The Devil’s Bible series is set in a time when there was no Germany, when there was no Italy. There was no Belgium, and the Netherlands had only just declared themselves independent of Spain. Theresa May’s words could well have been written by a Hessian or a Bavarian in the mid-17th century. And yet history has proven that it is indeed possible to maintain both a regional and a national identity, so why not a national and a supranational one? It’s like belonging to two clubs at the same time. In my position – British and Irish passports, a wife with British and German passports, living in Prague – such man-made definitions seem arbitrary.
Then someone much closer to home floored me with the statement that plants which don’t have deep roots don’t tend to survive long. I had voiced the opinion that the actions of the British Volk made the UK much less attractive to me and my family, and was all but accused of abandoning my heritage. Aside from the obvious quip about grass managing quite well with shallow roots, I started to consider what ‘having roots’ actually means.
To have roots in Northern Ireland could indeed mean a traditional upbringing with a strong work ethic and a down-to-earth practicality, overlaid with a love for education and a desire to better oneself. But it could also mean the small-minded insularity that comes from living in the corner of a forgotten island, the last stop before the empty vastness of the Atlantic. Throw in forty years of hatred and sectarian violence, and I question whether I really want to have roots there.
We are all in search of tribe. It doesn’t matter who you are, or where you come from, there is a joy in finding kindred spirits. They say you can choose your friends, but not your family – in many ways it’s the same thing for where you come from. I’m lucky enough to have been born in Ireland, and there is much (so much) that I love about the culture and identity that the Emerald Isle bestows upon its diaspora. A toss of the coin and I could have been born in Syria…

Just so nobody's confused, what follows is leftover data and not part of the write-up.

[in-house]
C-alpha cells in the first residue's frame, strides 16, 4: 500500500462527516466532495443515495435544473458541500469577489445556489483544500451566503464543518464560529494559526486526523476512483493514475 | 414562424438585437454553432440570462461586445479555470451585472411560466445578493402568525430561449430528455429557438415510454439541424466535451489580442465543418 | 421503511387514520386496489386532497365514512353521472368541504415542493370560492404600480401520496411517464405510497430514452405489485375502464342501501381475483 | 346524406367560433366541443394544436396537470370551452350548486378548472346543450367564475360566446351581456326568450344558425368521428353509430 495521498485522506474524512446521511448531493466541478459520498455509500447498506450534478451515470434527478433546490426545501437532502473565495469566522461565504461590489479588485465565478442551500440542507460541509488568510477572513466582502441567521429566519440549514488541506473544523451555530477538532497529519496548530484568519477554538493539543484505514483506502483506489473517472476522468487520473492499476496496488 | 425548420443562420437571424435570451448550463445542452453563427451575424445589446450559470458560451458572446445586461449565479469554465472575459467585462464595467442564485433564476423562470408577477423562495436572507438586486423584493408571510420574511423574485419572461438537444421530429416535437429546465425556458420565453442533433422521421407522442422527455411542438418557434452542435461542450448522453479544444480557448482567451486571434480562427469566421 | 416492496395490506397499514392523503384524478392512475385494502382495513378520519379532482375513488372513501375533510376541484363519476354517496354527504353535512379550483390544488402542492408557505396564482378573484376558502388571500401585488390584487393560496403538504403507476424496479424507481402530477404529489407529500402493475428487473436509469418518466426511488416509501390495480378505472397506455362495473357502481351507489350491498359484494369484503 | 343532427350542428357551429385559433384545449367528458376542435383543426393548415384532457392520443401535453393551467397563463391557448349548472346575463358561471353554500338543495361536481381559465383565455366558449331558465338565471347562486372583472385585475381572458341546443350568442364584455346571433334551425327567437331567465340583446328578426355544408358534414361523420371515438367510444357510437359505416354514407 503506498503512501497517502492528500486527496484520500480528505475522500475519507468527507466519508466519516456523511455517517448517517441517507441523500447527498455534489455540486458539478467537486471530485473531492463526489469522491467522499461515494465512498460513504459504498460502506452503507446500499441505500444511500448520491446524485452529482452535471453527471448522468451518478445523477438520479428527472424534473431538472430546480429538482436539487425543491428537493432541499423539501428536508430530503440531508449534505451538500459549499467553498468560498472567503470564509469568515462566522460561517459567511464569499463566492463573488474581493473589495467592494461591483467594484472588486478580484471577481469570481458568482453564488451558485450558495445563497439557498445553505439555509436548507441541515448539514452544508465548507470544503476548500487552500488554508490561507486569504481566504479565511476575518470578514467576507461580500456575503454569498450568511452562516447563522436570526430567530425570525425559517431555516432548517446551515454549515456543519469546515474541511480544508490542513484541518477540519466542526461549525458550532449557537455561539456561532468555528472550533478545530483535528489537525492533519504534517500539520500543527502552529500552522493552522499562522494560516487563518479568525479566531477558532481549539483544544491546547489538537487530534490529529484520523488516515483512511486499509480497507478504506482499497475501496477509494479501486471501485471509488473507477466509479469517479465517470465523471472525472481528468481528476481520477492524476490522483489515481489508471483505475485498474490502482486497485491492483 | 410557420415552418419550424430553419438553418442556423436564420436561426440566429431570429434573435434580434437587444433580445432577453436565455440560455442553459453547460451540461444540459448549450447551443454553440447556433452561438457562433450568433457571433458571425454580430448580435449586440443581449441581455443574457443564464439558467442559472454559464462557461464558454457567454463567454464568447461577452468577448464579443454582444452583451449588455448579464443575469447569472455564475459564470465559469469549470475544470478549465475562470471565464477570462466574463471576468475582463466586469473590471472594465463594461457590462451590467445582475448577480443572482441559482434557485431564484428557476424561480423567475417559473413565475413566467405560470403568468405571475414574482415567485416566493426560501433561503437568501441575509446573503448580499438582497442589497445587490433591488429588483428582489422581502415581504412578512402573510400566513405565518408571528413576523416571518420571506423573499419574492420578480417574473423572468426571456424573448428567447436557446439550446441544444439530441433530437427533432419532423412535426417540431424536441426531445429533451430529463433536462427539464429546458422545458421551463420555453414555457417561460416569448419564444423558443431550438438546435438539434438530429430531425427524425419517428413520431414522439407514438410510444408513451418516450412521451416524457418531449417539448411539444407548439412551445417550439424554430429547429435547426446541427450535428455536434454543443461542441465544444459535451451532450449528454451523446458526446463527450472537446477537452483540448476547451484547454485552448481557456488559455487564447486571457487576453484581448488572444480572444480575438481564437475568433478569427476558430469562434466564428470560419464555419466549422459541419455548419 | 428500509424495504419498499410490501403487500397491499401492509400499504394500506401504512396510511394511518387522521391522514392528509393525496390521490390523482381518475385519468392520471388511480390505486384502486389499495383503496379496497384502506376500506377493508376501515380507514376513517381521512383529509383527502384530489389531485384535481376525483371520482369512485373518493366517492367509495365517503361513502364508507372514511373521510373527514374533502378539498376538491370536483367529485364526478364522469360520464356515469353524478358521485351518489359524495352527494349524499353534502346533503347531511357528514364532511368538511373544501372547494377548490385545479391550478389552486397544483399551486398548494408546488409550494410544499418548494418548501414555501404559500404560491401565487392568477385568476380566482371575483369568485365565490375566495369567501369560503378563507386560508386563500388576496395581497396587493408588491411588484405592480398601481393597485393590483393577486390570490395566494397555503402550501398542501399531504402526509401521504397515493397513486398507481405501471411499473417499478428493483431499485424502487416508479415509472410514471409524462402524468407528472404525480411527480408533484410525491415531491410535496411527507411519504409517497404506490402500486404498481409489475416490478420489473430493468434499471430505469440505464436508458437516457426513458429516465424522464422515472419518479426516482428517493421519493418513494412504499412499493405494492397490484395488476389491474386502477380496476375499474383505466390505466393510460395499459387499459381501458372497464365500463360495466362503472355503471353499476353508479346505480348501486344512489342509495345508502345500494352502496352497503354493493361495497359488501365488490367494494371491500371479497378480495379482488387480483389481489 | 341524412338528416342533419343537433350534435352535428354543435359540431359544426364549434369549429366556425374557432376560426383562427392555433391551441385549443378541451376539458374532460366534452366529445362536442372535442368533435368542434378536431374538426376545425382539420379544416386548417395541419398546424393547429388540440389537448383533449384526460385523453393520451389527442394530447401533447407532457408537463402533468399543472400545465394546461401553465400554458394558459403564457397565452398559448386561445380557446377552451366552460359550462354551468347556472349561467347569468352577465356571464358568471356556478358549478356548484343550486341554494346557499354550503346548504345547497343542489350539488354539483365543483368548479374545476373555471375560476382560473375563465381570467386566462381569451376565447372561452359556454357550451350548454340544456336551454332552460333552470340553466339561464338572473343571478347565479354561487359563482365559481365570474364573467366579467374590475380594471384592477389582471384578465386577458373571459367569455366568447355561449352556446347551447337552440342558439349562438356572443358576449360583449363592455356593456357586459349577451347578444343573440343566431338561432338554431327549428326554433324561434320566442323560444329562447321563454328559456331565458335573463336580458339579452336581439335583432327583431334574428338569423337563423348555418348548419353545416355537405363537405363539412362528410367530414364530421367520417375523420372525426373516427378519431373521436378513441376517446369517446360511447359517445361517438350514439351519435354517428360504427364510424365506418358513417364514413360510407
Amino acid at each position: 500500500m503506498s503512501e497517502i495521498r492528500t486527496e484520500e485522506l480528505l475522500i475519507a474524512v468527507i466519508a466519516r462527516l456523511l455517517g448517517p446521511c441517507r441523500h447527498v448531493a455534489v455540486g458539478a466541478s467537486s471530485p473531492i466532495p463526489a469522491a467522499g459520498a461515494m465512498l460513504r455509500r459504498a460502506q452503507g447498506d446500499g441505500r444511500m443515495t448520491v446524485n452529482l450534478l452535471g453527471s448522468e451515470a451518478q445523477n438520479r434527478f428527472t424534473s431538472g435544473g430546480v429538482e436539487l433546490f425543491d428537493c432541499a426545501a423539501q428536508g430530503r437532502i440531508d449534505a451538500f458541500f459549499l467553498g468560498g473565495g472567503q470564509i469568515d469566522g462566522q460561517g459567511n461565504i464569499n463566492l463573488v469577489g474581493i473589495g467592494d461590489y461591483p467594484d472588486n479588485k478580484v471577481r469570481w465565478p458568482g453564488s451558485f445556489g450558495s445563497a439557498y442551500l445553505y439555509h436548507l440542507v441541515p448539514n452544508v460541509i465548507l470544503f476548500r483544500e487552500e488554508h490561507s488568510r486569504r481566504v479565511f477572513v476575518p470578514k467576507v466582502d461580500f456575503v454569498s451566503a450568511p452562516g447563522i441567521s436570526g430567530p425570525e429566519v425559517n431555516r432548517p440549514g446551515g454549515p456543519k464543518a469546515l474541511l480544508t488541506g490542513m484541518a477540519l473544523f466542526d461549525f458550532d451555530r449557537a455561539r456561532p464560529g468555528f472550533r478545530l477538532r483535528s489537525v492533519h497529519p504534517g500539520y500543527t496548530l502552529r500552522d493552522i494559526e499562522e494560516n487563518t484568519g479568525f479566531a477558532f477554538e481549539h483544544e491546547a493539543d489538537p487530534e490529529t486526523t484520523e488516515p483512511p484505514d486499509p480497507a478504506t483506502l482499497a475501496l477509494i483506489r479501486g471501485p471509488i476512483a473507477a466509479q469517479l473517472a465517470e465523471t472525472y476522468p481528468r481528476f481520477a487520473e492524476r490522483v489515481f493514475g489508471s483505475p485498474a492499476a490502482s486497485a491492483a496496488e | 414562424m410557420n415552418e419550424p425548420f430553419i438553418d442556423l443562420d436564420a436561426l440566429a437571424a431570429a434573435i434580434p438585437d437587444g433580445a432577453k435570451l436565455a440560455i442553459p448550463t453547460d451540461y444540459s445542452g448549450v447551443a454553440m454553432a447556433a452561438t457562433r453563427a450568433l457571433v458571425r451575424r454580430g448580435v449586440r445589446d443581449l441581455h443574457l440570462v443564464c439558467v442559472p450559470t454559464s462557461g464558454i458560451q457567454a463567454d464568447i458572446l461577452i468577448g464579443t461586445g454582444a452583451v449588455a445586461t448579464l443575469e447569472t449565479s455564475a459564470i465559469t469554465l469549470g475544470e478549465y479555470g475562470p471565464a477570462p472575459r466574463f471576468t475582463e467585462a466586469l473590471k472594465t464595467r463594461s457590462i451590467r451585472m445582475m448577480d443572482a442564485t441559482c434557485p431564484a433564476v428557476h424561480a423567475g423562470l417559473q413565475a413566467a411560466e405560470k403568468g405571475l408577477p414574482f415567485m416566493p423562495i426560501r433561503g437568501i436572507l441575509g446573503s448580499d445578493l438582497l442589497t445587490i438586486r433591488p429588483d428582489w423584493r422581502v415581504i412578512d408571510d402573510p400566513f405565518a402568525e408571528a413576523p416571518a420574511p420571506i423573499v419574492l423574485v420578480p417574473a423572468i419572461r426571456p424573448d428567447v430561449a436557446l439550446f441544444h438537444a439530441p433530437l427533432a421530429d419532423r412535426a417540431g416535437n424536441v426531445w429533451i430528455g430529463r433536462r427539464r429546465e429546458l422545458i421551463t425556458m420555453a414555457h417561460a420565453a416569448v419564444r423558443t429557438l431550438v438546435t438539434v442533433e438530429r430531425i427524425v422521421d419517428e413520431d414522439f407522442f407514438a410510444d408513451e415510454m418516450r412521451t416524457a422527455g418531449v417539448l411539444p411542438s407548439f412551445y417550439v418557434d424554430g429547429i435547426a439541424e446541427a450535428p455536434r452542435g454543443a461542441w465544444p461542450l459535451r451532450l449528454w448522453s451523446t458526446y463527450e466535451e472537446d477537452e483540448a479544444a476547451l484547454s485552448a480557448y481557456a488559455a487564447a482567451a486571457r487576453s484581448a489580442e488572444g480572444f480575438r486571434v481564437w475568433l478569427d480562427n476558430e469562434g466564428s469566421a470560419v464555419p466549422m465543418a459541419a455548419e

So yes, I’m angry, because I see so many decisions being made as knee-jerk reactions, instinct trumping (no pun intended) intellect. I just hope the voice of reason prevails before we explain Fermi’s paradox by destroying ourselves.
I wrote the bulk of The Stone Bridge in November 2015. It was finished by February 2016. It’s now October 2016, and the book still hasn’t been released. Why? Well that’s a long story…
The simple answer is that I tried to write the book that I wanted to write, when I should have written the book that it wanted to be. There’s a massive difference, and I screwed up. It took real guts for my editor to tell me that what I had written just didn’t work and I needed to redo it. Well, not all of it, thankfully. Only half.
I have spent months rewriting chapters, killing off characters, editing and re-editing words until I really am reaching the end of my tether. It’s only thanks to my inherent stubbornness (and a lot of support from friends) that the book will reach its conclusion. But this last stage is killing me – I feel like Jonny Brownlee at the end of the Triathlon World Series.
I haven’t written a blog post in what seems like decades. I haven’t posted on my author Facebook page for centuries. Summertime, life, kids, travel – I’ve let them all get in the way. I haven’t been really happy for months, and I blame the book for much of this. Perhaps my standards are higher than they were when I started. Perhaps those of my editor are. Perhaps deep down I just want to write a good story. Whatever the reason, I am looking forward to reaching the end, although I know that it’s just another beginning. I’ve started on the next series already…
I have always been a 95% person. Fine tuning, making something perfect, has never been my strong point, and now I’m paying the price for that character flaw.
Don’t worry – The Stone Bridge will hit the bookshelves soon. It has just cost more than I expected.